The "eagle", "half eagle", and "quarter eagle" were specifically given these names in the Act of Congress that originally authorized them ("An act establishing a mint, and regulating coins of the United States", section 9, April 2, 1792). Likewise, the double eagle was specifically created as such by name in the Coinage Act of 1849 ("An act to authorize the coinage of gold dollars and double eagles", title and section 1, March 3, 1849). Prior to 1850, eagles with a denomination of $10 were the largest denomination of US coin. The $10 eagles were produced beginning in 1795, just two years after the first U.S. mint opened. Since the $20 gold piece had twice the value of the eagle, these coins were designated "double eagles".
The first double eagle was minted in 1849, coinciding with the California Gold Rush. In that year, the mint produced two pieces in proof. The first resides in the Smithsonian Institution in Washington, D.C.. The second was presented to Treasury Secretary William M. Meredith and was later sold as part of his estate—the present location of this coin remains unknown.
In 1904, President Theodore Roosevelt sought to beautify American coinage, and proposed Augustus Saint-Gaudens as an artist capable of the task. Although the sculptor had poor experiences with the Mint and its chief engraver, Charles E. Barber, Saint-Gaudens accepted Roosevelt's call. The work was subject to considerable delays, due to Saint-Gaudens's declining health and difficulties because of the high relief of his design. Saint-Gaudens died in 1907, after designing the eagle and double eagle, but before the designs were finalized for production. The new coin became known as the Saint-Gaudens double eagle.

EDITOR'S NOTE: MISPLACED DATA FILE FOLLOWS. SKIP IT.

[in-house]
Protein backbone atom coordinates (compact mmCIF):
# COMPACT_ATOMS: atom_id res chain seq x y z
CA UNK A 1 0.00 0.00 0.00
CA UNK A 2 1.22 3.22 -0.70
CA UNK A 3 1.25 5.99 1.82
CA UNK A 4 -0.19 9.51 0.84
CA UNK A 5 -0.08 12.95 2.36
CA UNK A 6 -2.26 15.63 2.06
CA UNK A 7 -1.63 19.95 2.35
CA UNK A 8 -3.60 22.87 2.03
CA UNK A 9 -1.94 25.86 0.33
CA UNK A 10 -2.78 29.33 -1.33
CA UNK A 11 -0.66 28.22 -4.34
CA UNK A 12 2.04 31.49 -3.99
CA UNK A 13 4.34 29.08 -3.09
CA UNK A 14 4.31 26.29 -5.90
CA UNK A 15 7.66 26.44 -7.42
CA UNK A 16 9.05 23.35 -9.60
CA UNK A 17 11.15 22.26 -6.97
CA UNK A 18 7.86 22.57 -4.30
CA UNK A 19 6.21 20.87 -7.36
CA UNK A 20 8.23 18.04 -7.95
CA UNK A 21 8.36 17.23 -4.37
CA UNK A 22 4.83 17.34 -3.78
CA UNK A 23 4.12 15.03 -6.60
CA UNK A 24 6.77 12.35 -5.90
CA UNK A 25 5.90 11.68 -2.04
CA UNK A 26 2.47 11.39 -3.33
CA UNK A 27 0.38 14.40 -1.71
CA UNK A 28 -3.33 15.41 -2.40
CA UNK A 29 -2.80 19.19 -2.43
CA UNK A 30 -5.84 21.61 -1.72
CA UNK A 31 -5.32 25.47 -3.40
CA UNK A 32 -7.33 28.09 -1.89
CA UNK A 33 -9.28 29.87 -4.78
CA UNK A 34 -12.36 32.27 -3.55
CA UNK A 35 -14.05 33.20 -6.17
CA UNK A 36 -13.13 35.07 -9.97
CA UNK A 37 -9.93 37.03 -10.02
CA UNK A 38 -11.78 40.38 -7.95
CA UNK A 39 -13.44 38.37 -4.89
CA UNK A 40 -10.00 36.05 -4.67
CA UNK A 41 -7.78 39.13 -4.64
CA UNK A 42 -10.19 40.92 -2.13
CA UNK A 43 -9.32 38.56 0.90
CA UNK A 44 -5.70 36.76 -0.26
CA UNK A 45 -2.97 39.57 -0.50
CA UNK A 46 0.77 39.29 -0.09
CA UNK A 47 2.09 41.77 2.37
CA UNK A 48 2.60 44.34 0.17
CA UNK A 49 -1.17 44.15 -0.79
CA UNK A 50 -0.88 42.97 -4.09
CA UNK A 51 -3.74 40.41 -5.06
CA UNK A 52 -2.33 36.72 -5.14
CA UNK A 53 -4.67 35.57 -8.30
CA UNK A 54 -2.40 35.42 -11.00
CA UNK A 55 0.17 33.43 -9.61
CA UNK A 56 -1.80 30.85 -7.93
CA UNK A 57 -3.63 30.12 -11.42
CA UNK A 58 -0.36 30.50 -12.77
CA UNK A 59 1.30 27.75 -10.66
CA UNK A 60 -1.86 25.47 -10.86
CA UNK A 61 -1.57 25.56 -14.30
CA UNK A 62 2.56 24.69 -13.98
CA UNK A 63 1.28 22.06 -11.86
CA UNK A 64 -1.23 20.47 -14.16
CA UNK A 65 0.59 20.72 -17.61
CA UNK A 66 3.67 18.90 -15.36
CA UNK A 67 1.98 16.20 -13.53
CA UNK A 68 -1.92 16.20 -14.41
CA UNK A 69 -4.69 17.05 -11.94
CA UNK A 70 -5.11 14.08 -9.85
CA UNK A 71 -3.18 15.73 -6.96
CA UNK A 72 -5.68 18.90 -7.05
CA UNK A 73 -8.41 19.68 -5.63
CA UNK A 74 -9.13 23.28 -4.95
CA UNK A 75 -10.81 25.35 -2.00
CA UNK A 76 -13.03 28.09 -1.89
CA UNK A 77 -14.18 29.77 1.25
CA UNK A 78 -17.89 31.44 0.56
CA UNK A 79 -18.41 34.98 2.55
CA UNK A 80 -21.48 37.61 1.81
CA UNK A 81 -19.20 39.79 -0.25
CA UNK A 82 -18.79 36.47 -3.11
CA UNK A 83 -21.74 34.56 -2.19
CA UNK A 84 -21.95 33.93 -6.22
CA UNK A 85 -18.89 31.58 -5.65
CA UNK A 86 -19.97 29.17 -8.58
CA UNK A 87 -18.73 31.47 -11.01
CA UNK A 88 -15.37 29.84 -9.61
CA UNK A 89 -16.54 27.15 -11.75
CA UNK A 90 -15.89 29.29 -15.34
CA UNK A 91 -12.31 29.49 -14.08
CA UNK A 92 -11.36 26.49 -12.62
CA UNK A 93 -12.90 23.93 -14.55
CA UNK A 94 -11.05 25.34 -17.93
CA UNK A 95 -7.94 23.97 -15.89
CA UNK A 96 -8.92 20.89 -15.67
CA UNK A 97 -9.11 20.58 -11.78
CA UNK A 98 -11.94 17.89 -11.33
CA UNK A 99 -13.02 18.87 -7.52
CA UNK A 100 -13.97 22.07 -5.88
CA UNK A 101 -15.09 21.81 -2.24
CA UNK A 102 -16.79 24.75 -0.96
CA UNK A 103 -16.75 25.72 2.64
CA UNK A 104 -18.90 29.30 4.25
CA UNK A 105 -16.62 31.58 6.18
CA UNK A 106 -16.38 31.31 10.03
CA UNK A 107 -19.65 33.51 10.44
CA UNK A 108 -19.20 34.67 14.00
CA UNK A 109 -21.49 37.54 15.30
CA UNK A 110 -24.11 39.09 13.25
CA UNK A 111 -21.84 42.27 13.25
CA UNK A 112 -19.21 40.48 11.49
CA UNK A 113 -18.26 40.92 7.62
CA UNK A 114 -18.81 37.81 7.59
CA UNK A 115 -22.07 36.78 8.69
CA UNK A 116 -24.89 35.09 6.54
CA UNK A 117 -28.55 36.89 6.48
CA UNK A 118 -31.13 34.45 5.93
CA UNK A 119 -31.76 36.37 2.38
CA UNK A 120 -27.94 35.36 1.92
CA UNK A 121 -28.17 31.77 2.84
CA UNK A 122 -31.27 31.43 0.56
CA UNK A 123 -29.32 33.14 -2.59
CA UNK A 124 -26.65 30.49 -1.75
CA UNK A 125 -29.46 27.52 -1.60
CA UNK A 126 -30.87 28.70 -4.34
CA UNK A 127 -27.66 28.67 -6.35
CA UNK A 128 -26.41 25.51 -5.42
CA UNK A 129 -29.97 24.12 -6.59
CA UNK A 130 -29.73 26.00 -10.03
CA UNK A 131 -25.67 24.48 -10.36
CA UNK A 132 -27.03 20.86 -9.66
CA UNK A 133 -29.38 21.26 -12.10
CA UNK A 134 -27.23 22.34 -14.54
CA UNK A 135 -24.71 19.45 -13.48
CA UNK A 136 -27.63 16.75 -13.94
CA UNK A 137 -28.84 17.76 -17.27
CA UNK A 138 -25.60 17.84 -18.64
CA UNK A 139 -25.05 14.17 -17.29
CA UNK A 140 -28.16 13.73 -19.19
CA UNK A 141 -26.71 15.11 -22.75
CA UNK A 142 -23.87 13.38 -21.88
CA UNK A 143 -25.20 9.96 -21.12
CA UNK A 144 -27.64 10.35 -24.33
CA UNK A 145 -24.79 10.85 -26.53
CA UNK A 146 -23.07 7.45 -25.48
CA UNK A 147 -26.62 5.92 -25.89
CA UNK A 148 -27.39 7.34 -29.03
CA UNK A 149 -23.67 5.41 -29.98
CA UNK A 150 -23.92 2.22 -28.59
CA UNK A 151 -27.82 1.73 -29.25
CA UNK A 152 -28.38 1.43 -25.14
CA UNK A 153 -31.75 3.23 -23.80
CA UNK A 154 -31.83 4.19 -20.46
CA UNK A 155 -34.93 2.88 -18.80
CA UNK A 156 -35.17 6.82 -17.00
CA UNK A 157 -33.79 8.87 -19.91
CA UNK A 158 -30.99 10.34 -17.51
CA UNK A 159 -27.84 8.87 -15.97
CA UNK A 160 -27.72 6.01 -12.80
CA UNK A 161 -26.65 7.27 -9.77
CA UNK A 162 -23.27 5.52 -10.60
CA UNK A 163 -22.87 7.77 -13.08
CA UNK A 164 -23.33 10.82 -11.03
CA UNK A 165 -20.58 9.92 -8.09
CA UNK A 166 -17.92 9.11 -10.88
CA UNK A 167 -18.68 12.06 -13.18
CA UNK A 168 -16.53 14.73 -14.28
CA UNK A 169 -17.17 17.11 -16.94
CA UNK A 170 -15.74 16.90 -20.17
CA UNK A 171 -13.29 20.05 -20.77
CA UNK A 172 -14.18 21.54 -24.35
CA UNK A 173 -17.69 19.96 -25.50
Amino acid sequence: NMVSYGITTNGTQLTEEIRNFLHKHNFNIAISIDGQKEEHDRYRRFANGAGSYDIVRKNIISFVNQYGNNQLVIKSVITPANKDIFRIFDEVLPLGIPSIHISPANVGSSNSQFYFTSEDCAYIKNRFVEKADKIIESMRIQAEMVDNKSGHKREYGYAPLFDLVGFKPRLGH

Regular production continued until 1933, when the official price of gold was changed to $35/oz by the Gold Reserve Act. The 1933 double eagle is among the most valuable of U.S. coins, with the sole example currently known to be in private hands selling in 2002 for $7,590,020.
According to wikipedia